If we read the stories of the most celebrated heroes of antiquity (men of whom the present world is not worthy) and consider the actions that gained them their highest reverence and renown, and recommended their names to posterity with the most advantage; we shall find those in the first rank of glory, who have resisted, destroyed, or expelled tyrants and usurpers, the pests, the burdens, and the butchers of mankind. What can be more meritorious, what more beneficent to the world, than the saving of millions of men at the expense of one grand murderer, one merciless and universal plunderer? And can there be any better or other reason given for the killing of any guilty man, but the preserving of the innocent?

These ideas could certainly prove dangerous. Who gets to decide when a ruler is governing arbitrarily? Isn’t this an open invitation to anarchy?

In his 59th letter (already discussed in some detail in the previous post), Cato addresses this concern directly:

But here arises a grand question, which has perplexed and puzzled the greatest part of mankind: Yet, I think, the answer to it easy and obvious. The question is, who shall be judge whether the magistrate acts justly, and pursues his trust? To this it is justly said, that if those who complain of him are to judge him, then there is a settled authority above the chief magistrate, which authority must be itself the chief magistrate; which is contrary to the supposition; and the same question and difficulty will recur again upon this new magistracy. All this I own to be absurd; and I aver it to be at least as absurd to affirm, that the person accused is to be the decisive judge of his own actions, when it is certain that he will always judge and determine in his own favour; and thus the whole race of mankind will be left helpless under the heaviest injustice, oppression, and misery, that can afflict human nature.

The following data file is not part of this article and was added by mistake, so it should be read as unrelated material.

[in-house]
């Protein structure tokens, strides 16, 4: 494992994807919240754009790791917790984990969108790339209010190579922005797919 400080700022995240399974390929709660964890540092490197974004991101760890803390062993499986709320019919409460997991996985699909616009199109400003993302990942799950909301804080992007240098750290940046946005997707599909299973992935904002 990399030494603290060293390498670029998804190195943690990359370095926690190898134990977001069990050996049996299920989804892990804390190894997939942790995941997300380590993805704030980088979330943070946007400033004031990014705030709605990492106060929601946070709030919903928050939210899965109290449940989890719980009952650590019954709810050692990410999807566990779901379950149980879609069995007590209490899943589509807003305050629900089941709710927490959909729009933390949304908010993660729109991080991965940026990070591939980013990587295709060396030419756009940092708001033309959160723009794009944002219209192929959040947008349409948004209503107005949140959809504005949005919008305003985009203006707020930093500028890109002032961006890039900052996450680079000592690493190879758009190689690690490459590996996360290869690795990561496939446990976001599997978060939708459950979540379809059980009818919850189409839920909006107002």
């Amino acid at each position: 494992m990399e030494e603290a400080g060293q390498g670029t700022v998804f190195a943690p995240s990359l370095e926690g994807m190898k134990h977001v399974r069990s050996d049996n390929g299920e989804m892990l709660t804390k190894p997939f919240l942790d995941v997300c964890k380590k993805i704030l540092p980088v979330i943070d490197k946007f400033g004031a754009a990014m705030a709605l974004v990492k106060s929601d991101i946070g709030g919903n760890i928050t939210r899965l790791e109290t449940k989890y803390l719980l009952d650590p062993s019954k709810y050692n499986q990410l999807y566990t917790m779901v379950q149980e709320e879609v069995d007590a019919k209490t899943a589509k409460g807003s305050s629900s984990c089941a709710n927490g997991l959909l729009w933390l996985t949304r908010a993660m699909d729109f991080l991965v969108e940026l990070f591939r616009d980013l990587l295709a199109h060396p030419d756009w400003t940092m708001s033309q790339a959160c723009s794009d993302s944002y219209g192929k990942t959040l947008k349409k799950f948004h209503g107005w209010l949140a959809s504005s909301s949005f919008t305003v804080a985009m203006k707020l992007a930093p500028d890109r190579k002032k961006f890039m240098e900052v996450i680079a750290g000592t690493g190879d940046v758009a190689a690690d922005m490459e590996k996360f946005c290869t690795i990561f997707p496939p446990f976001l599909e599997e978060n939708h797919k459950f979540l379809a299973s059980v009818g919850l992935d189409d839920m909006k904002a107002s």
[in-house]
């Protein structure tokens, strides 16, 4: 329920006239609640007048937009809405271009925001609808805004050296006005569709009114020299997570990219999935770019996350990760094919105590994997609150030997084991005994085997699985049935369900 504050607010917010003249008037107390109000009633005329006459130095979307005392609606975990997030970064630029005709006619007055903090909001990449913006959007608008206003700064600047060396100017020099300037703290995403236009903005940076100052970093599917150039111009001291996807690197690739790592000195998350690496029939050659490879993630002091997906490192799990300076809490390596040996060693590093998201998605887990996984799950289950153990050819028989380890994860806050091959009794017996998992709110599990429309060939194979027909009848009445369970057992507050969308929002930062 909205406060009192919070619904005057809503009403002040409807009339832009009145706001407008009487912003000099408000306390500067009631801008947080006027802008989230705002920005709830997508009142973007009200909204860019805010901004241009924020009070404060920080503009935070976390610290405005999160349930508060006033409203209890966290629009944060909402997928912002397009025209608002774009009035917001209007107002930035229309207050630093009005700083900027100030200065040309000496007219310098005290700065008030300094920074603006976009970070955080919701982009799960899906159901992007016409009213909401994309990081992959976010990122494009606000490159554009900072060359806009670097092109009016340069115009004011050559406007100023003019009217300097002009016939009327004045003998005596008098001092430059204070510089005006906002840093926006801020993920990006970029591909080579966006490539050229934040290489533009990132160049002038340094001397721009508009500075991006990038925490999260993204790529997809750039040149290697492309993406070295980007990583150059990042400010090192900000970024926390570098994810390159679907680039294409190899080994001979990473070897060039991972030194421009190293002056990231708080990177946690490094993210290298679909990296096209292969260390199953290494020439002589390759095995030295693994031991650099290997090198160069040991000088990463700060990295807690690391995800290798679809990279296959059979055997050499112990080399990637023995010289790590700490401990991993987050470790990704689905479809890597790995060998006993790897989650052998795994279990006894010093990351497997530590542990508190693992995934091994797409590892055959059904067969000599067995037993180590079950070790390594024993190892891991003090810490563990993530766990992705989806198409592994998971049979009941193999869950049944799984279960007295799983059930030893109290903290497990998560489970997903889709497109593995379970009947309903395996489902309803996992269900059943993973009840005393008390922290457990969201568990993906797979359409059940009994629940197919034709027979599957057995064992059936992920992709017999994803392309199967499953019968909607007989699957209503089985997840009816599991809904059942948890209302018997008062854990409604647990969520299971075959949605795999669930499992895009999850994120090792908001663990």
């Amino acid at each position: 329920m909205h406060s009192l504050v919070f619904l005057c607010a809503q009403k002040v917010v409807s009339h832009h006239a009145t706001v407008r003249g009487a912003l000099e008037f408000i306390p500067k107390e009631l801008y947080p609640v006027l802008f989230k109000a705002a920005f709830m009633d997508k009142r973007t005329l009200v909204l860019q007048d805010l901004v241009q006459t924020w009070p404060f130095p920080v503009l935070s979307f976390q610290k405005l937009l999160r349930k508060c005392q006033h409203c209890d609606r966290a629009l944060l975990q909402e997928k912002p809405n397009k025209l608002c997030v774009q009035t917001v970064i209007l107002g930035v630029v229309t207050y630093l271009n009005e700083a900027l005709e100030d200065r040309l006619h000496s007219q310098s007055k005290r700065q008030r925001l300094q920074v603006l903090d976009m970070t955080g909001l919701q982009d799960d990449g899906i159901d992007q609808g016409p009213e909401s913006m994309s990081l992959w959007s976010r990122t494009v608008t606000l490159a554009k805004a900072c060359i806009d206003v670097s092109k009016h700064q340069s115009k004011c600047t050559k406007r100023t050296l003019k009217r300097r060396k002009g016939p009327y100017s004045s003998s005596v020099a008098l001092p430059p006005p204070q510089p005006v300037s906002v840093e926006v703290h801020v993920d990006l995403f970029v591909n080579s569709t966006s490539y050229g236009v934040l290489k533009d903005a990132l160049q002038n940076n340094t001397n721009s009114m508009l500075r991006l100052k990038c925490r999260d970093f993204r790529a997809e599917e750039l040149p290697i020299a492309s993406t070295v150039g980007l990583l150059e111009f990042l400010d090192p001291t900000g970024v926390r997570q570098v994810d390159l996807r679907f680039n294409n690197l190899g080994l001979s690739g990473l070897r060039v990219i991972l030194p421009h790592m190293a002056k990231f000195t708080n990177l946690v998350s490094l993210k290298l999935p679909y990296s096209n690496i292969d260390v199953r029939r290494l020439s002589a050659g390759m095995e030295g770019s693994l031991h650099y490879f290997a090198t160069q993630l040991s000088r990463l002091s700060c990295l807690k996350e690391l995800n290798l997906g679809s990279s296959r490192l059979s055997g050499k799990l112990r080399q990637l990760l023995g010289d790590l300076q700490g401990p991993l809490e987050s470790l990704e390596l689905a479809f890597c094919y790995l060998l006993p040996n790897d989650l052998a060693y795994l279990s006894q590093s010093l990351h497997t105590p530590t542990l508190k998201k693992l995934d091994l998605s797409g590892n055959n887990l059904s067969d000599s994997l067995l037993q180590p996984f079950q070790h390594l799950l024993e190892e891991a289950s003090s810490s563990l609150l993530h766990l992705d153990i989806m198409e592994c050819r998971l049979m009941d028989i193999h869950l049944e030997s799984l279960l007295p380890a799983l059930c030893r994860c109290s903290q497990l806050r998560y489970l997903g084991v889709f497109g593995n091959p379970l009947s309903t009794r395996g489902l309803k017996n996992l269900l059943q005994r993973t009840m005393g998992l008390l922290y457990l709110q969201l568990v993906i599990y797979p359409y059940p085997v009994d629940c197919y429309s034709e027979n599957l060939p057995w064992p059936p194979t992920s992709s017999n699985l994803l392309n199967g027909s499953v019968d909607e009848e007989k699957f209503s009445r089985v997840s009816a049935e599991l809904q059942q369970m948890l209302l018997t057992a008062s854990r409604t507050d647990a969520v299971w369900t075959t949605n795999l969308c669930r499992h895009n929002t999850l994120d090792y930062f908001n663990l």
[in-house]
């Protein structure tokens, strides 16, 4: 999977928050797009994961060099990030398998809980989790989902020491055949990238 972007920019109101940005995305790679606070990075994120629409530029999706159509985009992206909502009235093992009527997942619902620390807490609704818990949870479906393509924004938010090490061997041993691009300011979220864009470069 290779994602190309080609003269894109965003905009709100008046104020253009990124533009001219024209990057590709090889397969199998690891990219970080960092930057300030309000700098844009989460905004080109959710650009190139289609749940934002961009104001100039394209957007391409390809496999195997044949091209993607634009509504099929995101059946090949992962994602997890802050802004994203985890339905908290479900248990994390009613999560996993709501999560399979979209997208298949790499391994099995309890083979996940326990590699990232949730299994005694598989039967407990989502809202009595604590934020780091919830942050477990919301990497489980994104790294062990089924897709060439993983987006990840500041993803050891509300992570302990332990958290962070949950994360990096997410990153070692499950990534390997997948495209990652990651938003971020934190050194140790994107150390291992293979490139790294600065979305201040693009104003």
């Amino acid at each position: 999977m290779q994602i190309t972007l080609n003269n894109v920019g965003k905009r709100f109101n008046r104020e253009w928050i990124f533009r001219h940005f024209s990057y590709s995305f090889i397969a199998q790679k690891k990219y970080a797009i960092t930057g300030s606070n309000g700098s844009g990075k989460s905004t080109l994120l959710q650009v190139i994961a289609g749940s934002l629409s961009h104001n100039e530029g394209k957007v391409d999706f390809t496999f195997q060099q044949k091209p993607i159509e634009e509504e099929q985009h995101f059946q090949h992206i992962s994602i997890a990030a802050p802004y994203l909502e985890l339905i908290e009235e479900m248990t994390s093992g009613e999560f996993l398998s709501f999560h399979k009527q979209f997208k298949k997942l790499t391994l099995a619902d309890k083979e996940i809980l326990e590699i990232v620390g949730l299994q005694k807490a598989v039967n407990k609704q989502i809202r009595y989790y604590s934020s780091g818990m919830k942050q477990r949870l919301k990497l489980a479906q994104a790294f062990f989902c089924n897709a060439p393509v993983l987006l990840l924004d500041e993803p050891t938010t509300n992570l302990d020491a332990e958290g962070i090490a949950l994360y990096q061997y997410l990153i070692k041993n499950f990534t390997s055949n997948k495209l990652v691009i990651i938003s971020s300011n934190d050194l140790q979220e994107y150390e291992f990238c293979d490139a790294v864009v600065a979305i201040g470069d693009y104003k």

But if neither magistrates, nor they who complain of magistrates, and are aggrieved by them, have a right to determine decisively, the one for the other; and if there be no common established power, to which both are subject; then every man interested in the success of the contest, must act according to the light and dictates of his own conscience, and inform it as well as he can. Where no judge is nor can be appointed, every man must be his own; that is, when there is no stated judge upon earth, we must have recourse to heaven, and obey the will of heaven, by declaring ourselves on that which we think the juster side.

These words have a certain resonance in our age. Rulers themselves cannot be the arbiters of the merits of their own actions. It thus comes down to the informed reason of subjects to judge for themselves. Their actions, in turn, will be judged by the Ultimate Judge: God Himself.

Cato (in this case, now Trenchard) thus argues that the governed have the right and duty to judge their rulers.

In truth, I think it is as much the business and right of the people to judge whether their prince be good or bad, whether a father or an enemy, as to judge whether he be dead or alive; unless it be said (as many such wise things have been said) that they may judge whether he can govern them, but not whether he does; and that it behoves them to put the administration in wiser hands, if he be a harmless fool, but it is impious to do it, if he be only a destructive tyrant; that want of speech is a disqualification, but want of humanity, none.

It’s instructive to note that in subsequent letters Cato writes forcefully against the idea of the “divine right of kings.” Kings were not appointed by God to rule over men. Instead, rulers were appointed by men to rule over men. If that is the case, then it is only right and natural that these same men can judge their rulers to be tyrants and lawfully overthrow them.